1. Continent and habitat: It lives on the plain in Africa (or India).
    2. Food: It's a herbivore.
    3. Color(s): It's gray.
    4. Most noticeable characteristic: It has a trunk.
    5. Special ability (what makes it unique from other animals?): It lives within strong, highly protective, matriarchal communities.

    It is important for the teacher to assign a variety of animals covering many continents, types of habitats, etc. Students should be instructed to create complete sentences on the description cards. The description cards are collected by the teacher and assessed before the game takes place on the next day.

    The game:
    Students will be placed into at least five teams. Each team needs to assign various roles to the team members: a "card-reader," an "answer-giver," a "point-keeper" and a "facilitator," whose job it is to call on teams that are ready to make a guess. All the description cards that students prepared are placed in a box.

    A "card-reader" will pick a card from the box and read all the clues on the card one at a time, pausing between clues. The rest of the class works cooperatively in their teams to try to guess the name of the animal with as few clues as possible.

    The "facilitator" watches the teams to look for the first hand that is raised and to call on the "answer-giver" for that team.

    The "answer-givers" representing the teams can make a guess at any time by raising their hands and being called on by the "facilitator."

    If they can give the correct answer after the first clue, they will receive five points. They will get four points for giving the correct answer after the second clue, three points after the third clue, two points after the fourth clue, and finally one point after the fifth clue. However, if they guess incorrectly, they must subtract points from their total (one point if they guess incorrectly after only one clue, tow points after two clues, etc.) The "point-keeper" is responsible for keeping track of all the points the team earns.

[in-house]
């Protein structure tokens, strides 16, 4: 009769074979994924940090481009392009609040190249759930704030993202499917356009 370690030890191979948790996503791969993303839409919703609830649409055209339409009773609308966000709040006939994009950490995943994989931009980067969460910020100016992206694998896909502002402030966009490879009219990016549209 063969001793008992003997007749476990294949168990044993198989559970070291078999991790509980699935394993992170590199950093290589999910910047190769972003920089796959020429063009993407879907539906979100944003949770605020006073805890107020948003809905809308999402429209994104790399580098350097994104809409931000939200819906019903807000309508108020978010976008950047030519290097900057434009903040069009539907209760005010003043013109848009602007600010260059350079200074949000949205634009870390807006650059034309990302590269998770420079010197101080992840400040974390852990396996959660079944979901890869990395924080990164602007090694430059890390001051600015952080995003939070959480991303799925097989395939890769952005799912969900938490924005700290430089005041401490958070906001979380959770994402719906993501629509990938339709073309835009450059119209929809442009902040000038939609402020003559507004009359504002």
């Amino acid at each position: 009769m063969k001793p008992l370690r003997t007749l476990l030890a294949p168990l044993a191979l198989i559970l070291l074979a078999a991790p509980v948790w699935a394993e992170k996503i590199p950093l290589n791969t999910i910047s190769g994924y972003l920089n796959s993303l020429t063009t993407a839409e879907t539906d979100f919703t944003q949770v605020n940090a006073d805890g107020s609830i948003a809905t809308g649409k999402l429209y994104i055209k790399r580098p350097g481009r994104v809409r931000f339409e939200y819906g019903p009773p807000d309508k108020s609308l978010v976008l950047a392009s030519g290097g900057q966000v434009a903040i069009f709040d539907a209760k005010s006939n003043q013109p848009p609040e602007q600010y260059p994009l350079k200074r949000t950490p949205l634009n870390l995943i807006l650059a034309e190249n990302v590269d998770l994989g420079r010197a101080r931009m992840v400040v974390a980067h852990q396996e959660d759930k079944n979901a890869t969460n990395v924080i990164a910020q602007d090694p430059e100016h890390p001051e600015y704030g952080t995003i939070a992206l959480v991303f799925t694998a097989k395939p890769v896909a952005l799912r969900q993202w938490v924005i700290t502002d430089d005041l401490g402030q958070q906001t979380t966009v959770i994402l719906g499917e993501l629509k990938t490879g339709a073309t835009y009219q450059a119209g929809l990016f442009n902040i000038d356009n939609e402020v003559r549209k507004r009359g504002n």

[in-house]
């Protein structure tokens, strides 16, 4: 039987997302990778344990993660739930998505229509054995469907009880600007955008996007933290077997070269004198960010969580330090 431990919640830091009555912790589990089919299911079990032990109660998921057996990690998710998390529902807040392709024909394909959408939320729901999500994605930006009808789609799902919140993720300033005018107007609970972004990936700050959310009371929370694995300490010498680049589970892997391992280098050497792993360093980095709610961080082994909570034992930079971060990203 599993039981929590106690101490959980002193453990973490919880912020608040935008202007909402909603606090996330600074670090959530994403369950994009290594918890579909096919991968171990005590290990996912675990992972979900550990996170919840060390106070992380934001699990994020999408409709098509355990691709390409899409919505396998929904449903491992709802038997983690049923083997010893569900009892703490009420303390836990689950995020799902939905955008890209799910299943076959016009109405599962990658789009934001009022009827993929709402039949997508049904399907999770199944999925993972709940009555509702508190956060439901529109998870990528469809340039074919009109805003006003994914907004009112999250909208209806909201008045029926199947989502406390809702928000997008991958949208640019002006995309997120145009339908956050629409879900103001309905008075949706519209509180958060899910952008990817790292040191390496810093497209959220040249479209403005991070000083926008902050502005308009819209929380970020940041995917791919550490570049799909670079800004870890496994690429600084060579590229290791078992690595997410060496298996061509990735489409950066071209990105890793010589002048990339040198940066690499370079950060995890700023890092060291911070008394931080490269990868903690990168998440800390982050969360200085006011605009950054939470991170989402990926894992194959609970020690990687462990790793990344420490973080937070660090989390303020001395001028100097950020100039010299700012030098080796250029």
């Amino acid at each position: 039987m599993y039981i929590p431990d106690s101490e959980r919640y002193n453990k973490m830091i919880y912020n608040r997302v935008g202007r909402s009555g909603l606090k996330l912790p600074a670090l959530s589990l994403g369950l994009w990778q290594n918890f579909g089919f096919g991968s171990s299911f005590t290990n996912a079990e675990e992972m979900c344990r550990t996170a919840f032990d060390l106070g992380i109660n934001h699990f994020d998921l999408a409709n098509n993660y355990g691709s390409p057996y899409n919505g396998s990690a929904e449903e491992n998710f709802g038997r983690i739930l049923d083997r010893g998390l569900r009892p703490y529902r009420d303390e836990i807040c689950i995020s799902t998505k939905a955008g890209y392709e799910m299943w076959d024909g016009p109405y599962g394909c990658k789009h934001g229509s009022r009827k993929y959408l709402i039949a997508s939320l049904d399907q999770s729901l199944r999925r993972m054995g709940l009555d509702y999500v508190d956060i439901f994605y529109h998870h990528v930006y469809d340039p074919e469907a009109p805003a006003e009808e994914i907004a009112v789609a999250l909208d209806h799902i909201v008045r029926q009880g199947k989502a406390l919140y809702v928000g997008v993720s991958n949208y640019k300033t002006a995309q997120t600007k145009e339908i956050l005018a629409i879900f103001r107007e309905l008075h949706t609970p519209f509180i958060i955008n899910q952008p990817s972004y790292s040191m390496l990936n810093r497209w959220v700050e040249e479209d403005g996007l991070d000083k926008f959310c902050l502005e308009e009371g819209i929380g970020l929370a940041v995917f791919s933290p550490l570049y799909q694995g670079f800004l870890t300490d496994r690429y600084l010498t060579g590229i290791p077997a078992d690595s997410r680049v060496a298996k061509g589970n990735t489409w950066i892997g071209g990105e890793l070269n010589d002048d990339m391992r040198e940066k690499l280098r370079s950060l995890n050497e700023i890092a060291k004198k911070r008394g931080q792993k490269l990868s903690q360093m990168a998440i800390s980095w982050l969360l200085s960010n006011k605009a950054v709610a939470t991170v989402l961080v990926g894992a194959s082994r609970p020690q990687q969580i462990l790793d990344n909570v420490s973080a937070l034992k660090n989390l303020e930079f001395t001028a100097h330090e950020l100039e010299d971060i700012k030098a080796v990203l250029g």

For the next round, the "card-reader" from the team that correctly identified the animal in the previous round will pick up a card and read the clues. A "facilitator" from another team is selected. The game continues until all cards are read.

    An extension of this lesson would be to have... · Students can study endangered species of a particular country (e.g., Senegal) and create "protest posters" that provide brief descriptions of the animals and indicate the reason why they are endangered. The posters can be displayed in the school or at the zoo.

    · Students can write a fixed-form poem (Shrum & Glisan, 1994, pp. 183-184). An example follows:

    robuste, patient
    abatte les arbres
    j'adore les trompes
    le tronc


    The description cards can be evaluated on the basis of points: one point for each category for accuracy of content, accuracy of sentence formation (including correct use of present tense), and accuracy of gender and number agreement. The total number of points possible is 15. The teacher can assess students' performance informally as the game takes place.


    References and Resources:

    Shrum, J. & Glisan, E. (1994). Teacher's handbook: Contextualized language instruction. Boston: Heinle & Heinle.

    Le rhinocéros text is from:

    Schier, M. (1967). Animaus des tropiques. Paris: Odege-Press.

    Senegalese children's publication for more information on animals in French:

    Gune yi, le journal des enfants.
    BP 15
    115 Dakar, Senegal